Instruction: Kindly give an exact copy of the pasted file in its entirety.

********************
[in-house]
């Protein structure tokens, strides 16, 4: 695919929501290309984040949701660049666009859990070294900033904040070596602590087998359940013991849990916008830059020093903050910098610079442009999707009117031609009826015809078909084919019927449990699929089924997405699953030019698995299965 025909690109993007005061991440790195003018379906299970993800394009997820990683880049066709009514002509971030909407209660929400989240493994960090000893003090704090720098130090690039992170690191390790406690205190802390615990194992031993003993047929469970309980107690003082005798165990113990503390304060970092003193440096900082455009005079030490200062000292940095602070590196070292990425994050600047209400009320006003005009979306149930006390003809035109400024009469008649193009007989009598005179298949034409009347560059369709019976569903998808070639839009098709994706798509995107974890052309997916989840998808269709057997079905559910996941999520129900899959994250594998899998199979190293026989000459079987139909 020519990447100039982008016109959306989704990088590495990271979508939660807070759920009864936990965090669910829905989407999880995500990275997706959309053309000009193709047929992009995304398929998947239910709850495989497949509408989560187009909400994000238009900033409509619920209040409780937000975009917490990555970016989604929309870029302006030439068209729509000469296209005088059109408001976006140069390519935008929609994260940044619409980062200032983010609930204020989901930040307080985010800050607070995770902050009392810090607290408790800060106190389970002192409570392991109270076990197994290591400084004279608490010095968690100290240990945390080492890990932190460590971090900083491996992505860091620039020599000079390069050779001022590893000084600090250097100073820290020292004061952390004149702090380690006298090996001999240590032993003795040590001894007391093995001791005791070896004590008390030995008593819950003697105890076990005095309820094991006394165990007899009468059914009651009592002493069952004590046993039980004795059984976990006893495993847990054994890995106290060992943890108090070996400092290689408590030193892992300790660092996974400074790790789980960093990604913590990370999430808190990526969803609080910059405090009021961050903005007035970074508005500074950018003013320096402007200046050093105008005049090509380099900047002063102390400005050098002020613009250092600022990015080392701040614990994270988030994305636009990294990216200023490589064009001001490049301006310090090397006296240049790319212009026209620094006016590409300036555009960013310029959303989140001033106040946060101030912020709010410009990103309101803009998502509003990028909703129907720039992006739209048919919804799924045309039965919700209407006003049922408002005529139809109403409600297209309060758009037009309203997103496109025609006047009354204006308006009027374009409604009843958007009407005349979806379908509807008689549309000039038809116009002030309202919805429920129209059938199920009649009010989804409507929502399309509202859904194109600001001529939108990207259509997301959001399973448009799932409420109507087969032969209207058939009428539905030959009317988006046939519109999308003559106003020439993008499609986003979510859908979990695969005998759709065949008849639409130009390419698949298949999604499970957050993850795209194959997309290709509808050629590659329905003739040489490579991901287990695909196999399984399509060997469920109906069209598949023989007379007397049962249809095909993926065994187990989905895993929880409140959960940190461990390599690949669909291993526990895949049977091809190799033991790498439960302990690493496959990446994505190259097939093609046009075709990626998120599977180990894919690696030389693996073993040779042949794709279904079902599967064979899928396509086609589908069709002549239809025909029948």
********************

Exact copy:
[in-house]
């Protein structure tokens, strides 16, 4: 695919929501290309984040949701660049666009859990070294900033904040070596602590087998359940013991849990916008830059020093903050910098610079442009999707009117031609009826015809078909084919019927449990699929089924997405699953030019698995299965 025909690109993007005061991440790195003018379906299970993800394009997820990683880049066709009514002509971030909407209660929400989240493994960090000893003090704090720098130090690039992170690191390790406690205190802390615990194992031993003993047929469970309980107690003082005798165990113990503390304060970092003193440096900082455009005079030490200062000292940095602070590196070292990425994050600047209400009320006003005009979306149930006390003809035109400024009469008649193009007989009598005179298949034409009347560059369709019976569903998808070639839009098709994706798509995107974890052309997916989840998808269709057997079905559910996941999520129900899959994250594998899998199979190293026989000459079987139909 020519990447100039982008016109959306989704990088590495990271979508939660807070759920009864936990965090669910829905989407999880995500990275997706959309053309000009193709047929992009995304398929998947239910709850495989497949509408989560187009909400994000238009900033409509619920209040409780937000975009917490990555970016989604929309870029302006030439068209729509000469296209005088059109408001976006140069390519935008929609994260940044619409980062200032983010609930204020989901930040307080985010800050607070995770902050009392810090607290408790800060106190389970002192409570392991109270076990197994290591400084004279608490010095968690100290240990945390080492890990932190460590971090900083491996992505860091620039020599000079390069050779001022590893000084600090250097100073820290020292004061952390004149702090380690006298090996001999240590032993003795040590001894007391093995001791005791070896004590008390030995008593819950003697105890076990005095309820094991006394165990007899009468059914009651009592002493069952004590046993039980004795059984976990006893495993847990054994890995106290060992943890108090070996400092290689408590030193892992300790660092996974400074790790789980960093990604913590990370999430808190990526969803609080910059405090009021961050903005007035970074508005500074950018003013320096402007200046050093105008005049090509380099900047002063102390400005050098002020613009250092600022990015080392701040614990994270988030994305636009990294990216200023490589064009001001490049301006310090090397006296240049790319212009026209620094006016590409300036555009960013310029959303989140001033106040946060101030912020709010410009990103309101803009998502509003990028909703129907720039992006739209048919919804799924045309039965919700209407006003049922408002005529139809109403409600297209309060758009037009309203997103496109025609006047009354204006308006009027374009409604009843958007009407005349979806379908509807008689549309000039038809116009002030309202919805429920129209059938199920009649009010989804409507929502399309509202859904194109600001001529939108990207259509997301959001399973448009799932409420109507087969032969209207058939009428539905030959009317988006046939519109999308003559106003020439993008499609986003979510859908979990695969005998759709065949008849639409130009390419698949298949999604499970957050993850795209194959997309290709509808050629590659329905003739040489490579991901287990695909196999399984399509060997469920109906069209598949023989007379007397049962249809095909993926065994187990989905895993929880409140959960940190461990390599690949669909291993526990895949049977091809190799033991790498439960302990690493496959990446994505190259097939093609046009075709990626998120599977180990894919690696030389693996073993040779042949794709279904079902599967064979899928396509086609589908069709002549239809025909029948």